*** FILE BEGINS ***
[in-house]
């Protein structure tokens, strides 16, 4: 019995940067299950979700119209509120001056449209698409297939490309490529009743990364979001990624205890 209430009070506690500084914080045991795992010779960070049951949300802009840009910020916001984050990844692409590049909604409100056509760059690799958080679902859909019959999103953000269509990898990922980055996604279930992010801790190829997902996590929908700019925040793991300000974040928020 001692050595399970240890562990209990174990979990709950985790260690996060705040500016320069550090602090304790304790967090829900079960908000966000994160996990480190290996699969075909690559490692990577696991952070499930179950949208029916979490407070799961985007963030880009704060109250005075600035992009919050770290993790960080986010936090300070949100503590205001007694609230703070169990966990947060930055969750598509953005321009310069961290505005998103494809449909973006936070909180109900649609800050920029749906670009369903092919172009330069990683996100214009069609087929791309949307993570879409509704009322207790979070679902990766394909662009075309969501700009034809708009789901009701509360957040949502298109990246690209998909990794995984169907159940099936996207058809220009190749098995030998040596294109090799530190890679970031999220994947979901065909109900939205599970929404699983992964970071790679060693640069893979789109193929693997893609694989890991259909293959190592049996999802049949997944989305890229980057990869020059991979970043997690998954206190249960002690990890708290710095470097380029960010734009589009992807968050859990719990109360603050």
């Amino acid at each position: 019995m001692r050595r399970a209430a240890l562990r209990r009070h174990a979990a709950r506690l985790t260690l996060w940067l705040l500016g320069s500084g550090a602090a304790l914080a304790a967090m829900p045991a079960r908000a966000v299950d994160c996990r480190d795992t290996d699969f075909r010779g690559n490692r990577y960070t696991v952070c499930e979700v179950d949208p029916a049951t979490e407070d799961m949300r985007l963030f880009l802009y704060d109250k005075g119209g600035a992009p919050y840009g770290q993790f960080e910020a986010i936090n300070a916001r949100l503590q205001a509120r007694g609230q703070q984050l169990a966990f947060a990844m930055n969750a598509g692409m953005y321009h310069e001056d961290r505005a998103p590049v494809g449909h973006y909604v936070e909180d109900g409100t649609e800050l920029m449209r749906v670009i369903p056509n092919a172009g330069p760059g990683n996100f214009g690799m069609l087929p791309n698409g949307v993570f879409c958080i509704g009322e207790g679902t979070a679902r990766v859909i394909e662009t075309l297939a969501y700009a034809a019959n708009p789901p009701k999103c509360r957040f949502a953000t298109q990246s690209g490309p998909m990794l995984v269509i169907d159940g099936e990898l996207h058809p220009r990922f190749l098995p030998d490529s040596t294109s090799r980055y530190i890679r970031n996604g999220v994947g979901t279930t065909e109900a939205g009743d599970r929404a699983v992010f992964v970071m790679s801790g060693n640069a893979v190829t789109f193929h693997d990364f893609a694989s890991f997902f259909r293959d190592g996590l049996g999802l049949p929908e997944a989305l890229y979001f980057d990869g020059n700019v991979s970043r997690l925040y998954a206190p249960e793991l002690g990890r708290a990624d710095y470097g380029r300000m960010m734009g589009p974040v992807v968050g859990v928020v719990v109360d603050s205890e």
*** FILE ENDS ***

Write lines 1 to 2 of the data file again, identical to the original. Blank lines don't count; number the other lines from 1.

[in-house]
């Protein structure tokens, strides 16, 4: 019995940067299950979700119209509120001056449209698409297939490309490529009743990364979001990624205890 209430009070506690500084914080045991795992010779960070049951949300802009840009910020916001984050990844692409590049909604409100056509760059690799958080679902859909019959999103953000269509990898990922980055996604279930992010801790190829997902996590929908700019925040793991300000974040928020 001692050595399970240890562990209990174990979990709950985790260690996060705040500016320069550090602090304790304790967090829900079960908000966000994160996990480190290996699969075909690559490692990577696991952070499930179950949208029916979490407070799961985007963030880009704060109250005075600035992009919050770290993790960080986010936090300070949100503590205001007694609230703070169990966990947060930055969750598509953005321009310069961290505005998103494809449909973006936070909180109900649609800050920029749906670009369903092919172009330069990683996100214009069609087929791309949307993570879409509704009322207790979070679902990766394909662009075309969501700009034809708009789901009701509360957040949502298109990246690209998909990794995984169907159940099936996207058809220009190749098995030998040596294109090799530190890679970031999220994947979901065909109900939205599970929404699983992964970071790679060693640069893979789109193929693997893609694989890991259909293959190592049996999802049949997944989305890229980057990869020059991979970043997690998954206190249960002690990890708290710095470097380029960010734009589009992807968050859990719990109360603050």